Naked photos, crotch-slapping and using sirens to get kids to school on time: 5 jaw-dropping B.C. police misconduct probes

Naked photos, crotch-slapping and using sirens to get kids to school on time: 5 jaw-dropping B.C. police misconduct probes

VANCOUVER—An oversight body’s annual report has rounded up some of the most bizarre, inappropriate and predatory examples of municipal police misconduct probes in the past year.

The civilian Office of the Police Complaint Commissioner tracks complaints from the public and within 12 municipal and two First Nation police detachments in British Columbia.

From April 1, 2018 to March 31, 2019, the agency opened 1,326 files involving all 14 police detachments, marking a 15-per-cent increase in misconduct allegations from the previous year.

Commissioner Clayton Pecknold said in a statement Tuesday that despite the rise in substantiated allegations, misconduct remains a “small fraction” of the interactions between the police and the public every day.

“However, police officers are provided with extraordinary powers over citizens and our democratic principles demand that they be accountable for the use of those powers,” Pecknold added.

Here are five of the incidents highlighted in the report:

Senior ranking cop physically disciplines constable by smacking her buttocks

On April 4, 2017, a senior-ranking police officer in Vancouver physically disciplined a constable by “smacking or slapping” her buttocks after removing her hands from her pockets at an official department event.

He resigned while an internal investigation was still underway, but not before sending an email to staff where he tried to minimize the incident.

According to the report, the officer was nearing retirement after 40 years in the force and his training in matters of respect and harassment was outdated. If he had not resigned, he would have faced a two-month suspension, reassignment of department and mandatory re-training on how to be more respectful in the workplace.

Police officer activates emergency lights and siren to get children to school on time

On Sept. 4, 2018, a police officer strapped her two young children together using one seatbelt in the front of a police van, then activated the emergency lights and siren to drive to their elementary school.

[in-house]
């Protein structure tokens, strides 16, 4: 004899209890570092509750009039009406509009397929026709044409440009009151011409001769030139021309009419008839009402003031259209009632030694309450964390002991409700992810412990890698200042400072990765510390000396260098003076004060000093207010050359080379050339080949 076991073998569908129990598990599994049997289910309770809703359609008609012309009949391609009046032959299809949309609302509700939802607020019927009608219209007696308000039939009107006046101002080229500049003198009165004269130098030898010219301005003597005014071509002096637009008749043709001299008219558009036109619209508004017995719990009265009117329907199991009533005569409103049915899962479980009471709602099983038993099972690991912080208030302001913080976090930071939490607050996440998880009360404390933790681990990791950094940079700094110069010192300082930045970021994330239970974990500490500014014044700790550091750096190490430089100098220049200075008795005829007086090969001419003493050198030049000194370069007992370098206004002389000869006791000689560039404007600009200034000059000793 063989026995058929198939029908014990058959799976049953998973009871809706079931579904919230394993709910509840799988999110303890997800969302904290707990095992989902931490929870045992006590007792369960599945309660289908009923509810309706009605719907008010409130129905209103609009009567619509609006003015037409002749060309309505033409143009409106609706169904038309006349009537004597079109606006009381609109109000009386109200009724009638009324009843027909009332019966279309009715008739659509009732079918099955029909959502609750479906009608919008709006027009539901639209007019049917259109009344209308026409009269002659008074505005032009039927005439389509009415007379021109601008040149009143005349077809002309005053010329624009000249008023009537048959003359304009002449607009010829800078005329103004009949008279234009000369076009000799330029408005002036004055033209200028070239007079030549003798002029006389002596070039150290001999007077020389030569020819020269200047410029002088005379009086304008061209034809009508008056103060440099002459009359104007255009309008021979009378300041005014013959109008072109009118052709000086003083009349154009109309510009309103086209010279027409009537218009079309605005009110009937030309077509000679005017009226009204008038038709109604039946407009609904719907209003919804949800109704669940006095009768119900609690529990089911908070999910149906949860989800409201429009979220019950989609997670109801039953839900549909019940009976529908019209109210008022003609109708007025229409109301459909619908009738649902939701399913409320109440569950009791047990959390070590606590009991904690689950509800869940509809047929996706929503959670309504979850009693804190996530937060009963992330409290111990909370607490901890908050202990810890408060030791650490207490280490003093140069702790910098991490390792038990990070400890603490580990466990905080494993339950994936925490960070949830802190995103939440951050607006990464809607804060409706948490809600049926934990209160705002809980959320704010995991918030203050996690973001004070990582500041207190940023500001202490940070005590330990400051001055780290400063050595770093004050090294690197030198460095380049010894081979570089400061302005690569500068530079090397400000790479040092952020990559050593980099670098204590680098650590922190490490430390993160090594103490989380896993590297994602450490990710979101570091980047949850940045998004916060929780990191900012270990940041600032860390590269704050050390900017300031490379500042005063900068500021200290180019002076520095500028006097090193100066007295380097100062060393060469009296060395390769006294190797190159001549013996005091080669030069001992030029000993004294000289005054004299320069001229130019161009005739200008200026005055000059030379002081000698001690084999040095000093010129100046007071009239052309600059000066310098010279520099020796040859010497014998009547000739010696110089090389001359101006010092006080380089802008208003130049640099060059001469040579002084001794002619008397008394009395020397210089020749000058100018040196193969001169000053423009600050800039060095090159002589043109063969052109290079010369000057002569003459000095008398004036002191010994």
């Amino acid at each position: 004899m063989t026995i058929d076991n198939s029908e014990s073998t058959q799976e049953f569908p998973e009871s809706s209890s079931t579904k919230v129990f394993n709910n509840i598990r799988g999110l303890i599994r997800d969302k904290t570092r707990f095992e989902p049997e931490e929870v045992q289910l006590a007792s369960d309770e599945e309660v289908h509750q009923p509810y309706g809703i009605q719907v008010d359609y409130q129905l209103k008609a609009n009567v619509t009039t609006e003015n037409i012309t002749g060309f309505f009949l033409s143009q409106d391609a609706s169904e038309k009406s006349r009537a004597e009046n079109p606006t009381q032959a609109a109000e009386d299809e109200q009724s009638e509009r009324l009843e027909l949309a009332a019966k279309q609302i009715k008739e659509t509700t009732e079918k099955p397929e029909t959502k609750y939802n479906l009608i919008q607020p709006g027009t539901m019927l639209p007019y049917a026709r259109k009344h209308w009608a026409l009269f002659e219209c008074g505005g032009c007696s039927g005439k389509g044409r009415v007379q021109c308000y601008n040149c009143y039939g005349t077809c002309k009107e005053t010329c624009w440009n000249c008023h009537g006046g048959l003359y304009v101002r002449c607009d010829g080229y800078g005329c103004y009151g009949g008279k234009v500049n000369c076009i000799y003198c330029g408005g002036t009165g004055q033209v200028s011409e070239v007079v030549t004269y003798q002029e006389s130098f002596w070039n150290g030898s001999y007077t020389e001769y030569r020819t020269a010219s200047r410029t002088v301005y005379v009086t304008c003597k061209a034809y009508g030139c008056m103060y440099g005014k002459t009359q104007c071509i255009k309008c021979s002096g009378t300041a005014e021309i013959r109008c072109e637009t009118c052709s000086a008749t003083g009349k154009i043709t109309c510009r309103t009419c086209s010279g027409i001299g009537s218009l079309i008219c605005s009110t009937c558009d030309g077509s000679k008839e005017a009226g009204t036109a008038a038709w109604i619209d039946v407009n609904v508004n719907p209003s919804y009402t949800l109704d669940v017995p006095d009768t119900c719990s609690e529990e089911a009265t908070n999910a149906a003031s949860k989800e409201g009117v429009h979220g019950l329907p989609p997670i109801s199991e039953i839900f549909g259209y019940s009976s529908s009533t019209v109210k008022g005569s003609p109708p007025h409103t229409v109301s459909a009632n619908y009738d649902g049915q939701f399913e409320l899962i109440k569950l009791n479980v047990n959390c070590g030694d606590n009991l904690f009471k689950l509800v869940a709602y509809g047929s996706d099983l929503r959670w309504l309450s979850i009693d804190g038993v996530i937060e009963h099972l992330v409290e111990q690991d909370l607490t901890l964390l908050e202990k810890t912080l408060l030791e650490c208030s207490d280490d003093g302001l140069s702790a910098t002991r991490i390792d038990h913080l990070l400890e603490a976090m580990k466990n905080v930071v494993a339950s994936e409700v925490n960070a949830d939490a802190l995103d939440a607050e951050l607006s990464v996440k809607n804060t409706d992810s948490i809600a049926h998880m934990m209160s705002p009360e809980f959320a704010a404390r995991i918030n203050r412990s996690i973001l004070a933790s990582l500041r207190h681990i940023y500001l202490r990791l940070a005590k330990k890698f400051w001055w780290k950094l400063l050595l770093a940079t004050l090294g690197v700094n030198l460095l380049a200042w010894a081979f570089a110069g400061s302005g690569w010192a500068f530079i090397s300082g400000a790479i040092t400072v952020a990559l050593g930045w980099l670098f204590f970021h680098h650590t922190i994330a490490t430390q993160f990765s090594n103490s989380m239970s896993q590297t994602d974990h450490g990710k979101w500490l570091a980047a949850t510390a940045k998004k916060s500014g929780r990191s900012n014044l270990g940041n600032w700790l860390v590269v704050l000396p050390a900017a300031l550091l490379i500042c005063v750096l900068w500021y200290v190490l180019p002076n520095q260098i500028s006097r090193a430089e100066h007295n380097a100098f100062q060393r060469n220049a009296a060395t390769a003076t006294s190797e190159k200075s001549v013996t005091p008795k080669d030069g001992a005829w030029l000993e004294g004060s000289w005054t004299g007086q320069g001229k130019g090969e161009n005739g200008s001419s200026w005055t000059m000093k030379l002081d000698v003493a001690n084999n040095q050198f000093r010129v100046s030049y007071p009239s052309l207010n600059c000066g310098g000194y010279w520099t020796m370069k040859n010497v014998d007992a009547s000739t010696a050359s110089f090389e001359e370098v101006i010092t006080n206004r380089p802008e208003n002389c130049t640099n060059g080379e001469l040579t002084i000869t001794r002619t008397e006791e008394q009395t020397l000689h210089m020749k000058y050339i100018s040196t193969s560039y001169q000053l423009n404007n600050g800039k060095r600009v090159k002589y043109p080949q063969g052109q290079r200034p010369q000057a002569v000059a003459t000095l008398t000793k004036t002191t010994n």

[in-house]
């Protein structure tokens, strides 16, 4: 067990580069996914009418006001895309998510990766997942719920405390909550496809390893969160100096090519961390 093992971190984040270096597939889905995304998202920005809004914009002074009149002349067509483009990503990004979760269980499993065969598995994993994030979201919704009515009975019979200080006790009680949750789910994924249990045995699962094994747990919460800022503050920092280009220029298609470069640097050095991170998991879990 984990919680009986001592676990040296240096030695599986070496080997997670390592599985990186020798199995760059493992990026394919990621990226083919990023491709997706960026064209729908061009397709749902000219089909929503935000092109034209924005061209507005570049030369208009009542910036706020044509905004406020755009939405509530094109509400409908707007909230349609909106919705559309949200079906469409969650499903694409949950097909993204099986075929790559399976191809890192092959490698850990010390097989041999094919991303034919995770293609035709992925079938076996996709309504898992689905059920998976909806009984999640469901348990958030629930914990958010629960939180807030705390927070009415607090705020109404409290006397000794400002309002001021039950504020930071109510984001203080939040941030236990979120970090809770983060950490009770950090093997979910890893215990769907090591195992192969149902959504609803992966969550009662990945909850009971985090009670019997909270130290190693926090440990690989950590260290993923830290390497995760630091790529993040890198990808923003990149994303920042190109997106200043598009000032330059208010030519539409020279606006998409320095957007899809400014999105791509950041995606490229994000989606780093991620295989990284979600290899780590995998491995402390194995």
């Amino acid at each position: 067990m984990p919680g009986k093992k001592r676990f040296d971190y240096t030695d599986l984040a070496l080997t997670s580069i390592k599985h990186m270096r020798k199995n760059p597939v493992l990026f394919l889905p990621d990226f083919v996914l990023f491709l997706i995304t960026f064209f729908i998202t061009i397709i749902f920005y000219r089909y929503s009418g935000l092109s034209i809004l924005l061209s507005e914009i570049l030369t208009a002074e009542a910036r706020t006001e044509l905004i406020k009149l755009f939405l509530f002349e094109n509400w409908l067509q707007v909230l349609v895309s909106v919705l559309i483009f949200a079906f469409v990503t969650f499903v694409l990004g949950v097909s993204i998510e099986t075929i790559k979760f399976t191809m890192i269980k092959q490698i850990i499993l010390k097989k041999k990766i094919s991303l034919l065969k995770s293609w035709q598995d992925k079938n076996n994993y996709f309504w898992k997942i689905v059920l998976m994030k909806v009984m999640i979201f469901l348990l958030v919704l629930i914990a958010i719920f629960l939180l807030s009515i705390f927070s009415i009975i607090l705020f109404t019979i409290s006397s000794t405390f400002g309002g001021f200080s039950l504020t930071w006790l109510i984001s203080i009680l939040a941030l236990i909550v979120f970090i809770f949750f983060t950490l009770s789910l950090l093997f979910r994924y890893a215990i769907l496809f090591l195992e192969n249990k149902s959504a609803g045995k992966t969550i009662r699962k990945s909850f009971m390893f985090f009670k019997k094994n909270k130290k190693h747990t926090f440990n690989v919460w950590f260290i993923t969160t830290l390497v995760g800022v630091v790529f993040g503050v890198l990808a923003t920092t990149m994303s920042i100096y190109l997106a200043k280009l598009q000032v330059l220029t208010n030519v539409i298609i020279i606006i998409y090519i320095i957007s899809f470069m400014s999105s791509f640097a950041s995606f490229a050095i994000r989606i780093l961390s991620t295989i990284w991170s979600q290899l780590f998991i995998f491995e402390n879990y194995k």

It’s unclear if the police officer was running late or just in a rush, but the action led several motorists to pull over to the side of the road.

Afterwards, the police officer left the city of Victoria for a personal reason without notifying a police supervisor. She later resigned before the disciplinary process could conclude, but was still served with a violation ticket for having her two children share a single seat.

Kootenay cop slaps crotches of male officers, insults female colleague

An officer with the Nelson police department was investigated for multiple allegations of inappropriate behaviour, including using a derogatory term in front of colleagues when referring to a female police officer, and slapping the genital area of fellow male officers.

For the derogatory insult, the front-line supervisor received a written reprimand. He was only verbally reprimanded for slapping the crotches of male officers.

He was also ordered to take workplace harassment training.

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Transit cop interrupts meeting to throw fit over distribution of snacks and drinks

A transit police officer was ordered to write an apology to his squad after he interrupted a routine briefing to loudly voice his displeasure over the division of snacks and drinks.

The officer accused a colleague of unequally distributing the food, and called the officer “derogatory names” in front of everyone.

During the discipline hearing, he admitted he behaved inappropriately and disrespectfully — while doing nothing to “solve the issue at hand.”

The report did not describe the nature of the snacks or whether the officer was, in fact, “hangry.”

Officer sends naked photos to a domestic violence victim and pursues other vulnerable victims

In one of the most serious cases, a West Vancouver police officer was fired after he sent sexually explicit photos of himself to a domestic violence victim and pursued relationships with other vulnerable women he met while on duty.

The report outlines 25 instances of the officer using his position of trust to romantically pursue women he met on the job since 2011, including a woman who was being harassed by her estranged husband.

A total of four women that the officer pursued were involved in domestic violence issues, while three were associated with individuals in organized crime and drug trafficking.

Authorities concluded the behaviour was the “antithesis of what the police community and public would expect from a police officer.”

However, investigators determined that there was insufficient evidence to support a recommendation of Criminal Code charges.

Joanna Chiu

Joanna Chiu is a senior journalist for Star Vancouver covering both Canada-China relations and current affairs on the West Coast. Follow her on Twitter: @joannachiu

Published at Thu, 24 Oct 2019 17:51:00 +0000

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